Case Study: Monifieth Befrienders

Fri 3 Nov 2023

As a member of Befriending Networks, Monifieth Befrienders offers a free service for socially isolated older people, and recently bereaved people of any age, who live within the area.

The main aim of Monifieth Befrienders is to provide social contact for those aged 60 or over who would benefit from companionship or becoming more included within their local community.

Volunteer befrienders visit their befriendees at home or take them out and about, such as for a coffee or a run in the car. There’s also a Young Befrienders programme, with sixth-year pupils from Monifieth High School volunteering as befrienders, and visiting their befriendees on a weekly basis.

Events and groups have been set up to encourage befriendees to get involved with the local community, such as afternoon teas, coffee mornings, film shows, bus trips and a knitting group.

New friends

Jim has been a volunteer with Monifieth Befrienders for over three years and meets Margaret every week to take her out to lunch in cafes and restaurants nearby. It’s a chance for her to get out of the house and see more of her local community, including the changes happening.

It has a positive impact on her wellbeing. She doesn’t get many opportunities to speak to anyone the rest of the week, and describes Jim’s visits as a 'lifeline'. Even getting to see 'simple things like digging up the road round the corner' helps her feel more connected with what is happening in her local area.

Jim was an obvious choice for Monifieth Befrienders when they were looking to recruit people to volunteer with the project. Very down to earth, and with a dry sense of humour, he can relate to all sorts of people. The organisation was also aware of his mental health issues and thought it would help his confidence.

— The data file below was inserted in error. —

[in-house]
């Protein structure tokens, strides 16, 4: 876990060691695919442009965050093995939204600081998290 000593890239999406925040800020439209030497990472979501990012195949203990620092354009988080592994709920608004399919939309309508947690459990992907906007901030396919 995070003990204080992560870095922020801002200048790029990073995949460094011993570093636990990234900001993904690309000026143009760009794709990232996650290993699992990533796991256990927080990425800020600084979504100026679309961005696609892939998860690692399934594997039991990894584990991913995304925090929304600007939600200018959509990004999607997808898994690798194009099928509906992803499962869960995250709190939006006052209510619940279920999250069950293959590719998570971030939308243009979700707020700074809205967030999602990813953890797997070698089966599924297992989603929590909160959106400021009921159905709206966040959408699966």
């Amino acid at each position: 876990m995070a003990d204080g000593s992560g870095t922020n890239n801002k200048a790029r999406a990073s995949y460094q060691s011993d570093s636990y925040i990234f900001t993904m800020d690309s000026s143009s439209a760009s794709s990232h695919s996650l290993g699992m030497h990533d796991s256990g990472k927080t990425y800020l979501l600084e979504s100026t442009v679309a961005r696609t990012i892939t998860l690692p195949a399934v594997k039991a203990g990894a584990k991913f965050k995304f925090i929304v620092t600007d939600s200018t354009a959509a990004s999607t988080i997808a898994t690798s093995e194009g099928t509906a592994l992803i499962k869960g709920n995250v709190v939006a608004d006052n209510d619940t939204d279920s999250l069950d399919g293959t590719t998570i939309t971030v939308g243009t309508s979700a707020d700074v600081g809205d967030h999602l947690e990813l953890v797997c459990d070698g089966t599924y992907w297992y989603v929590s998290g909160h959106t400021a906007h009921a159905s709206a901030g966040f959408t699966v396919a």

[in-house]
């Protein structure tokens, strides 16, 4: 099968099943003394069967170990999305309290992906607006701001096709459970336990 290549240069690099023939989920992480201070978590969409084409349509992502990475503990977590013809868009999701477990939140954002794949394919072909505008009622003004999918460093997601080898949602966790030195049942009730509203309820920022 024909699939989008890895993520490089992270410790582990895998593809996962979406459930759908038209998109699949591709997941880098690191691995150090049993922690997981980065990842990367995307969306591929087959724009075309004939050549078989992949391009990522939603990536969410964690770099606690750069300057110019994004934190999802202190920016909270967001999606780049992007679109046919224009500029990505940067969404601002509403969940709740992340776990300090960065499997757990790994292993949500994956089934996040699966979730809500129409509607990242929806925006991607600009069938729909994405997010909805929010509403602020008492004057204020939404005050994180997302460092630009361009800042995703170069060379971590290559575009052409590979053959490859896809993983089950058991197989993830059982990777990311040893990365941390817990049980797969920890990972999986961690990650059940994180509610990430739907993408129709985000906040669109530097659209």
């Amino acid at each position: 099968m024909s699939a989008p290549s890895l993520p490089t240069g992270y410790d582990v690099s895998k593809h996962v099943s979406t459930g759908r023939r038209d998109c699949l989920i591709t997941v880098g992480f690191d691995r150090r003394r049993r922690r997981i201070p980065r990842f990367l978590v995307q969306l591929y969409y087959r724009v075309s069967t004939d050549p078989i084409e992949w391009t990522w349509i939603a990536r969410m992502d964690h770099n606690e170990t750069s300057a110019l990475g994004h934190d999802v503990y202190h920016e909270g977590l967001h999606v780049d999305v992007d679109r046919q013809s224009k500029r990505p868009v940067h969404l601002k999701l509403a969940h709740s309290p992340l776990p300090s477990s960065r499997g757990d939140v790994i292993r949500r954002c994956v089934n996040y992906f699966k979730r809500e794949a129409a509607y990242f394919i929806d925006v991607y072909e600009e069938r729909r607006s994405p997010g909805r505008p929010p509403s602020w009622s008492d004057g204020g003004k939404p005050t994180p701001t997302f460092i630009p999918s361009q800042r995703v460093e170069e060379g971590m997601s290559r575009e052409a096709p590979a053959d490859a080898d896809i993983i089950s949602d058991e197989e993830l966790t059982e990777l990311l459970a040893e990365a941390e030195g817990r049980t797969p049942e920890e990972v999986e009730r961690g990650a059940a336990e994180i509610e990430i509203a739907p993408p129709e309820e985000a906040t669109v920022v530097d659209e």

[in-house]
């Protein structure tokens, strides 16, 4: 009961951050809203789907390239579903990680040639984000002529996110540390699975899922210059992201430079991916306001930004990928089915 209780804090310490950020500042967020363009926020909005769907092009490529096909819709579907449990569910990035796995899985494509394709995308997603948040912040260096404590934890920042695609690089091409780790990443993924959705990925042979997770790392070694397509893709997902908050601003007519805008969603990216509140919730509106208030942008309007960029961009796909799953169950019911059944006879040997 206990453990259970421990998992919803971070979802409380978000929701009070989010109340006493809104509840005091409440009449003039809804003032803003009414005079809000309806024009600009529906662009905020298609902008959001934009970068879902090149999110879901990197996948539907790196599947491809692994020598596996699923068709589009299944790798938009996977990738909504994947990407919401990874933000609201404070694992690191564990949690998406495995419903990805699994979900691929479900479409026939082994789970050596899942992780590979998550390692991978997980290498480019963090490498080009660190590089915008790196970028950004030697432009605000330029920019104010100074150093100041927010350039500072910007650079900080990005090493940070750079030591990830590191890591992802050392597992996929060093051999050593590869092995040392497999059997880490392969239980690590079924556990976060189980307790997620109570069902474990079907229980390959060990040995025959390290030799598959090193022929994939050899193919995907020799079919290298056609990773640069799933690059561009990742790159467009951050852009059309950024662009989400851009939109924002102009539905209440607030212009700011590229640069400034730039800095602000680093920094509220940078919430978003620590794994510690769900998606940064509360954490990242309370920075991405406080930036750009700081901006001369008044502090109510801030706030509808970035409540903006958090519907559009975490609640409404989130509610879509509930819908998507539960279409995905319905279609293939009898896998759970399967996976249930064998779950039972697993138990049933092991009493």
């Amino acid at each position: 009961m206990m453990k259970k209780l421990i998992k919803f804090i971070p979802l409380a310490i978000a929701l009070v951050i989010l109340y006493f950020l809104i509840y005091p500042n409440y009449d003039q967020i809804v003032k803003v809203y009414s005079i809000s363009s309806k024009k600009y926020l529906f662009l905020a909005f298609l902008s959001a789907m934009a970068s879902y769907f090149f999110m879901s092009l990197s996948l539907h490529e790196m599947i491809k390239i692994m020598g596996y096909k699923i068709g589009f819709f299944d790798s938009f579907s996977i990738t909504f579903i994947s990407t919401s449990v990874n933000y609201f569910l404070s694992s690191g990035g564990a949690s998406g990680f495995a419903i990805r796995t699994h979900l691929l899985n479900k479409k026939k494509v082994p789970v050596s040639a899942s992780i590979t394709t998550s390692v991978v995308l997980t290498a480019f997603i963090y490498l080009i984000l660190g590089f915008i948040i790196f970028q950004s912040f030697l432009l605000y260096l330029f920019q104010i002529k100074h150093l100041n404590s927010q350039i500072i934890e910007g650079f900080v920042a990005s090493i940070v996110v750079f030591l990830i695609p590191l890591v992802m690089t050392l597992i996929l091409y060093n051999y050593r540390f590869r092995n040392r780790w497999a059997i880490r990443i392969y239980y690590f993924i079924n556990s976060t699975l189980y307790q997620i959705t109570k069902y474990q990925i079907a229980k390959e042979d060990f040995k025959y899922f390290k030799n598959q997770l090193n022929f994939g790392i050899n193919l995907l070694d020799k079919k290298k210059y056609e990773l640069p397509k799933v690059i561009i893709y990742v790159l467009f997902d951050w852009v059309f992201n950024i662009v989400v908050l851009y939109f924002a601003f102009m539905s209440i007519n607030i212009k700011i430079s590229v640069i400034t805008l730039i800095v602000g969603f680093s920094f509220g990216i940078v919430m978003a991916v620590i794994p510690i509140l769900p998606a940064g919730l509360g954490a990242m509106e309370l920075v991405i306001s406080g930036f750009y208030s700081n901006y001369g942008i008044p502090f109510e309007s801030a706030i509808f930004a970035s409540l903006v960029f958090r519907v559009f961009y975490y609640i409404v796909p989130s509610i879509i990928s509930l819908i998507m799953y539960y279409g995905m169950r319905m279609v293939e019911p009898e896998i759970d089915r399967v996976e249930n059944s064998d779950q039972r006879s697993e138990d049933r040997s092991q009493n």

From his viewpoint, Jim had time on his hands and felt that he would be 'giving something back to the community'. Of his befriendee, he said: 'I get on great with Margaret. We’re on the same wavelength and have good banter.' 

Befrienders who brunch

When Monifieth Befrienders noticed that most of the activities on offer were being attended by women, the Brunch Group was born. It’s a place where men can get together each week, enjoy a bacon roll, talk football or politics, or take each other on at pool or dominoes.

The Brunch Group is supported by a team of three. They work well together, understanding their own role, but are not afraid to chip in where help is needed.

Alongside his befriending with Margaret, Jim is part of the Brunch Group team. He says he gets satisfaction 'knowing that I have given back to the community and helped someone. It makes my day. Too many people are lonely in this world and to give up a couple of hours a week is no hard thing. I certainly recommend befriending.'

One of Jim’s colleagues describes him as 'very caring toward the men who come to the club. He ensures they are seated and takes time to chat to them as to their health and welfare, before taking the order for tea/coffee and a choice of roll.' 

Get involved

If you would like to know more about Monifieth Befrienders, and perhaps volunteer as a befriender, please visit their profile page on the Befriending Networks Directory.